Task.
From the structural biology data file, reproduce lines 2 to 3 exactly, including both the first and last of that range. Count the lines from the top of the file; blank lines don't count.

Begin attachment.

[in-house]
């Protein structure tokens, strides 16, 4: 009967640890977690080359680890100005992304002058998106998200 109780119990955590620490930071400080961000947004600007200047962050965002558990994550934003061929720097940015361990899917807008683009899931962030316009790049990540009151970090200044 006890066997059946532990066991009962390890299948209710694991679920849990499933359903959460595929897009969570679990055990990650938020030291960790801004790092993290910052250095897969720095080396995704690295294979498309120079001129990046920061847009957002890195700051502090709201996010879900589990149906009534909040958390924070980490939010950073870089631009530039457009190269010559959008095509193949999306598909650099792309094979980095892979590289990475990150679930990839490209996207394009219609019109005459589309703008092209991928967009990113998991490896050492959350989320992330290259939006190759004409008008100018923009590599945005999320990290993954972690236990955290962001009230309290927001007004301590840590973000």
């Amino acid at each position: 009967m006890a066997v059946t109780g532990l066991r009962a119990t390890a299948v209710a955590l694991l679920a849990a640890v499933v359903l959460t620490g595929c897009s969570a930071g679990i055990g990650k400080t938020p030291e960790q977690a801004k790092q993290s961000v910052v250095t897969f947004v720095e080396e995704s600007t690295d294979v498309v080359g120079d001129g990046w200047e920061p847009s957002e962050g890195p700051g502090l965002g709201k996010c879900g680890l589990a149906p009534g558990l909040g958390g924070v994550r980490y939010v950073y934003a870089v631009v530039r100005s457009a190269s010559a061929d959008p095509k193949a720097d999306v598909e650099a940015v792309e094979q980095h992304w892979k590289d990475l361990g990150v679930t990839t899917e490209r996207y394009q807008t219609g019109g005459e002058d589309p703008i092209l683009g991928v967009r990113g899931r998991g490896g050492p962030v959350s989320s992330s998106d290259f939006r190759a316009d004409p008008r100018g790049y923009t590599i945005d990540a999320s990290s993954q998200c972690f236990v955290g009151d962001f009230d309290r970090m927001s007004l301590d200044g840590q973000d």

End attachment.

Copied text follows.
């Protein structure tokens, strides 16, 4: 009967640890977690080359680890100005992304002058998106998200 109780119990955590620490930071400080961000947004600007200047962050965002558990994550934003061929720097940015361990899917807008683009899931962030316009790049990540009151970090200044 006890066997059946532990066991009962390890299948209710694991679920849990499933359903959460595929897009969570679990055990990650938020030291960790801004790092993290910052250095897969720095080396995704690295294979498309120079001129990046920061847009957002890195700051502090709201996010879900589990149906009534909040958390924070980490939010950073870089631009530039457009190269010559959008095509193949999306598909650099792309094979980095892979590289990475990150679930990839490209996207394009219609019109005459589309703008092209991928967009990113998991490896050492959350989320992330290259939006190759004409008008100018923009590599945005999320990290993954972690236990955290962001009230309290927001007004301590840590973000």
């Amino acid at each position: 009967m006890a066997v059946t109780g532990l066991r009962a119990t390890a299948v209710a955590l694991l679920a849990a640890v499933v359903l959460t620490g595929c897009s969570a930071g679990i055990g990650k400080t938020p030291e960790q977690a801004k790092q993290s961000v910052v250095t897969f947004v720095e080396e995704s600007t690295d294979v498309v080359g120079d001129g990046w200047e920061p847009s957002e962050g890195p700051g502090l965002g709201k996010c879900g680890l589990a149906p009534g558990l909040g958390g924070v994550r980490y939010v950073y934003a870089v631009v530039r100005s457009a190269s010559a061929d959008p095509k193949a720097d999306v598909e650099a940015v792309e094979q980095h992304w892979k590289d990475l361990g990150v679930t990839t899917e490209r996207y394009q807008t219609g019109g005459e002058d589309p703008i092209l683009g991928v967009r990113g899931r998991g490896g050492p962030v959350s989320s992330s998106d290259f939006r190759a316009d004409p008008r100018g790049y923009t590599i945005d990540a999320s990290s993954q998200c972690f236990v955290g009151d962001f009230d309290r970090m927001s007004l301590d200044g840590q973000d």